Here is something funny….and then something not so funny. My first thought of Sicilians is this: The Siciian hostage taker- the one who took Princess Buttercup in a favorite movie, The Princess Bride.” Some of you know this. The criminal is famous for his one liner, “INCONCEIVABLE!” He says this repeatedly and laughs a ridiculous laugh. He does this even in his death. Kind of funny, if death can be funny. I sometimes think this one liner, and try to laugh when I realize my son is gone from me. At times I feel he is closer to me than ever. This is comforting.
Sicilians are monitarily poor and often poorer in spirit as well, given their lot in the world’s economy, and yet they are generally happy in many ways knowing what is really important. It is a struggle to find people who are willing to listen to good tidings of great joy from young men and women who are perceived as selling “an American” Savior in Jesus Christ. It is often difficult for Italians to hear of a restoration of the fullness of the gospel in a land of staunch Catholics. In a place of much depravation it is tough. Also present: the Vatican, the headquarters of Catholism. It is not all that different from what Baptists, or Jehovah Witnesses must experience in proseliting in SLC, the Mecca of Mormonism, I think.
In Italy, our missionaries have found the best contacting tools to be the members who are few but strong, the missionary taught English classes, and the long bus trips. The Italian youth are most interested in hearing the message. I think they want to escape their life realities. Many move away from home or out of the country to seek opportunity in a better life.
For the last couple of months Donavon has been on the mainland in Crotone. This is on the Soul of the boot. He has recently been humbled to be called as a District leader. He is probably 8 to 10 hours away from Rome where the mission home is. He may or may not ever meet the Pope, much less teach or convert him, which is the ongoing joke of some wry smiling people I speak with. Donavon is happy and grateful for the opportunity to serve the Lord in any way he can. This has always been our son’s way as he abides quiet, deep waters.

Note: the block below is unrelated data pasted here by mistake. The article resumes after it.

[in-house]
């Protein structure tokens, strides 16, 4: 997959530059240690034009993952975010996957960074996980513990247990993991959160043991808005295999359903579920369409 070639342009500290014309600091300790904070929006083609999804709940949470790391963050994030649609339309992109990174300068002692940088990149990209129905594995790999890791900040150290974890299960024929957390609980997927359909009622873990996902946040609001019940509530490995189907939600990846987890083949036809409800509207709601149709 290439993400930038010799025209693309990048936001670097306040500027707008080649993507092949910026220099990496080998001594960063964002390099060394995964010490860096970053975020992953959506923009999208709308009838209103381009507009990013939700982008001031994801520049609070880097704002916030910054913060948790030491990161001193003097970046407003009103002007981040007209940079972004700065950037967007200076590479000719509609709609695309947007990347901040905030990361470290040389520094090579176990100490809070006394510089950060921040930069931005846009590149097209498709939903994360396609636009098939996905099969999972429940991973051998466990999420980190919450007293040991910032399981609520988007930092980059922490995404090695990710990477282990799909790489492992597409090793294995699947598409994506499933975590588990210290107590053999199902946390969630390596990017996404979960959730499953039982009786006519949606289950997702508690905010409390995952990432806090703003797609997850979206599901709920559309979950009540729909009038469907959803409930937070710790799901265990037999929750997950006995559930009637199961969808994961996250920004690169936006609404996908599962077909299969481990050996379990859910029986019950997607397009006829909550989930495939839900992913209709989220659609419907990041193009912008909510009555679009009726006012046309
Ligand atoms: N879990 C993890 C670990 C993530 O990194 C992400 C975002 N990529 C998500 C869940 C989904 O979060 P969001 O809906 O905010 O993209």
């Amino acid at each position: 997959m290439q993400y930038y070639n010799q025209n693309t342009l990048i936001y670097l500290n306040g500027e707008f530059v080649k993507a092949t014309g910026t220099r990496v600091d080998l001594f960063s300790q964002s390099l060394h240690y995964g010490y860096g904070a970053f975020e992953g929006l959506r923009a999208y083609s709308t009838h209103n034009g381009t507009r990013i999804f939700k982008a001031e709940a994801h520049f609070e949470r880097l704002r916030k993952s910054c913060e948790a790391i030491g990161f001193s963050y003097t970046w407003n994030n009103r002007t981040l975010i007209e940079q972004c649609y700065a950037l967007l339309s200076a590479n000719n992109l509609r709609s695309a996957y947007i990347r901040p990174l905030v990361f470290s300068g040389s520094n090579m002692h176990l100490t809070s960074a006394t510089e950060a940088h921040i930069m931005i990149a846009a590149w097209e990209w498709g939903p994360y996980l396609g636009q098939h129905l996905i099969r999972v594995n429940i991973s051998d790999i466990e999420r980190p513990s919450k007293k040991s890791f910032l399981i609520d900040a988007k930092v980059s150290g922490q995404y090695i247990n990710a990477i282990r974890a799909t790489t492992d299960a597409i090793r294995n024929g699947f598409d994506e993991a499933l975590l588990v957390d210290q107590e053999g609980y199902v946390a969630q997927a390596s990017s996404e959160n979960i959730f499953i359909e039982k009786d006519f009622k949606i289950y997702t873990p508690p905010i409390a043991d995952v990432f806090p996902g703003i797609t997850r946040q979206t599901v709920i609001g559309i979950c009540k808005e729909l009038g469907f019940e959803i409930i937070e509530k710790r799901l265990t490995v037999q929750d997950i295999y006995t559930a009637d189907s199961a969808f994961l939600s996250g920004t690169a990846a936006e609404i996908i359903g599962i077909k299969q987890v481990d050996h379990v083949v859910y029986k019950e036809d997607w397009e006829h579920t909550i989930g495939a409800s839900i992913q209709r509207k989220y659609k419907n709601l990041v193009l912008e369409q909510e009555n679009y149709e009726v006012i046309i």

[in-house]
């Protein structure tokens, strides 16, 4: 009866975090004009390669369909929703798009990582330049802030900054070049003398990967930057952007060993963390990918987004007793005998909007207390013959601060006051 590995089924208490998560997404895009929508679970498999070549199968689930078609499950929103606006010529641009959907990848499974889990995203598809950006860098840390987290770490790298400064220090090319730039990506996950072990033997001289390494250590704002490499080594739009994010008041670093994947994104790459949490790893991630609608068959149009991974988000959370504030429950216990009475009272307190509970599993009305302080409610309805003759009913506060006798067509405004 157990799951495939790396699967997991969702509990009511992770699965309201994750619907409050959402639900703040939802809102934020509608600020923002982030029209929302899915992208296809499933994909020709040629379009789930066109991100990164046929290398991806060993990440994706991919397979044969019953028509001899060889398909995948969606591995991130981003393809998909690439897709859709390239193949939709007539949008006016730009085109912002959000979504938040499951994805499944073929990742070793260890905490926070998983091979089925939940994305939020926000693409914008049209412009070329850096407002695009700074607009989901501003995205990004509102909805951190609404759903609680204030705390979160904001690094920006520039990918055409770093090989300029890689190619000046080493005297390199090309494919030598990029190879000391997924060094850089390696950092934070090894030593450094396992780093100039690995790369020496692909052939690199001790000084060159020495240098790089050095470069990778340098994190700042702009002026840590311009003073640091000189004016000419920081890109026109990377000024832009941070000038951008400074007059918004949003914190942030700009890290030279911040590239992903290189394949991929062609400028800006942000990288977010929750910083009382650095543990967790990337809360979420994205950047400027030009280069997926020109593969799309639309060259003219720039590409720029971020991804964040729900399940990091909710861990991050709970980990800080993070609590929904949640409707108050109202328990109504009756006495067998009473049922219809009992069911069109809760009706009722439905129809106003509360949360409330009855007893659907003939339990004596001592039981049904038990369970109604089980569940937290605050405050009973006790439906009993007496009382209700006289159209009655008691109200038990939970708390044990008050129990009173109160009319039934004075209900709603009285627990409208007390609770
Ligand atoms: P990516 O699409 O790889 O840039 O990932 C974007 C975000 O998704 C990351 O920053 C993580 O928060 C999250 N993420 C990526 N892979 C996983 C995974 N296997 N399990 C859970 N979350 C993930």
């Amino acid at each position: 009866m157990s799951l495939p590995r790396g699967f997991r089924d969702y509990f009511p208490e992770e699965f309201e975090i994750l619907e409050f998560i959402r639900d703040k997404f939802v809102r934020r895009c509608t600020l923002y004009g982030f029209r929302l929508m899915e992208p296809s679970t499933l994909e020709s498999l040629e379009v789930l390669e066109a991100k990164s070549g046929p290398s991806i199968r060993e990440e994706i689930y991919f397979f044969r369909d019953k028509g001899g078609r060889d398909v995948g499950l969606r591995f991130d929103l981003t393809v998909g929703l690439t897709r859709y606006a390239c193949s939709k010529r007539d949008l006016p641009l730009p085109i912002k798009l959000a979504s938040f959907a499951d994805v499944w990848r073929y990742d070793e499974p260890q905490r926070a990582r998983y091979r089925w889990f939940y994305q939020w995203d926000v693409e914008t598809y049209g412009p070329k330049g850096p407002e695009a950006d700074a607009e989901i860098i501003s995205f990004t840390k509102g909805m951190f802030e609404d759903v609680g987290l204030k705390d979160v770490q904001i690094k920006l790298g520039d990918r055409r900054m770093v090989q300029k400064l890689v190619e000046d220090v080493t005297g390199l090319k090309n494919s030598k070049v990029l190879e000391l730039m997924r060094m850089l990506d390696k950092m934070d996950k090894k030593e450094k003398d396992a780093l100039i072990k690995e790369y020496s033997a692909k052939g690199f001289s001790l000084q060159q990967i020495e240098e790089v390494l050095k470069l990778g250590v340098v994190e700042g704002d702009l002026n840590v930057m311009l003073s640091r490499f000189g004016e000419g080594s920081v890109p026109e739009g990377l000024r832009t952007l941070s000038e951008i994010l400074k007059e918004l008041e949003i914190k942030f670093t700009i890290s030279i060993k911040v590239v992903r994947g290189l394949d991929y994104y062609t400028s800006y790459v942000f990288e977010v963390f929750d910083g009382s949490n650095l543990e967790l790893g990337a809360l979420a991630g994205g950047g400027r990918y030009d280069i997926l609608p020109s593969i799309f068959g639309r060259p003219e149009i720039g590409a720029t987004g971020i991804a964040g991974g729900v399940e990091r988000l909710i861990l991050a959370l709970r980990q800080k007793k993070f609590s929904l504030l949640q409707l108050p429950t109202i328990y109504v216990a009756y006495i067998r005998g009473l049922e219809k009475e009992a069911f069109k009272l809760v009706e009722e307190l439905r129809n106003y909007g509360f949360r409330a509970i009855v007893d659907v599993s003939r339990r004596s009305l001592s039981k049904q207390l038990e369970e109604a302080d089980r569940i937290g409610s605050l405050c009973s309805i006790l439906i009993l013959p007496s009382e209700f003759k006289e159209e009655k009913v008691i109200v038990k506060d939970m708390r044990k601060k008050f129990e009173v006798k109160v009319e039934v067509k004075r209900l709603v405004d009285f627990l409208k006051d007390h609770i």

And so we are thankful for Donavon. Yes, we miss him, but Donavon is engaged in a good cause, in a great work. He is forwarding the gospel of Jesus Christ and bringing love and happiness to many lives. He is actively working at the “unfinished work” spoken of by President Lincoln. That work to bring freedom to souls. Freedom from sin, and joy in coming to Christ as we look forward to His second coming.
Our family has been blessed by a missionary legacy. Donavon is fortunate to follow in the footsteps of his grandfather Bishop Don Robertson who served a mission in the Southern states of Florida, and Alabama, Donavon’s father Mark who served in Ireland, his brother Jason (who is with us today/ this week) from Manhatten New York, and who served the lord in Dusseldorf Germany, as well as another brother Justin (who lives in Phoenix) and who also served a foreign mission in Sweden. Devon is preparing also to serve a mission once she graduates from North Summit High School in 2015. I can’t wait to see what great blessings come her way. So the decission to serve as a missionary in our family comes as no surprise, I think.
This kind of legacy is both unique and not unique to many LDS families. Not everyone chooses this path. That is not ours to choose or to judge. The important thing is not that you travel far away and have a grand adventure. The important thing is that WHEREVER YOU ARE…you journey in your heart and in doing so come closer to God and Christ. The important thing about heart journeys is that in doing so you bring others to God and Christ in love, nonjudgement, and in forgiveness.
In closing, I would like to remind you of this “unfinished work.” You can call it what you want. You can call it Missionary work. You can call it geneology, or temple work. You can call it being the Young Women President. You can call it being a 4th grade teacher. Call it what you want. Many of our members and non members choose these and other good works with open arms. We are all better blessed for choosing and living it. Others are intimidated by it. No matter what you choose to call it. It is the Christian way. It is Love.
May we all fill our thoughts and hearts with the things of love as we outreach in the coming holiday time. May love spill forth in the words we say and in the routines of our days. May we be a force of good in the world in continueing this “unfinished work” of love and freedom as we free ourselves from sin, and as we help and lift others. I am grateful for a loving Heavenly Father, and for his Son, Jesus Christ, our Savior. I say these things in His name. Amen.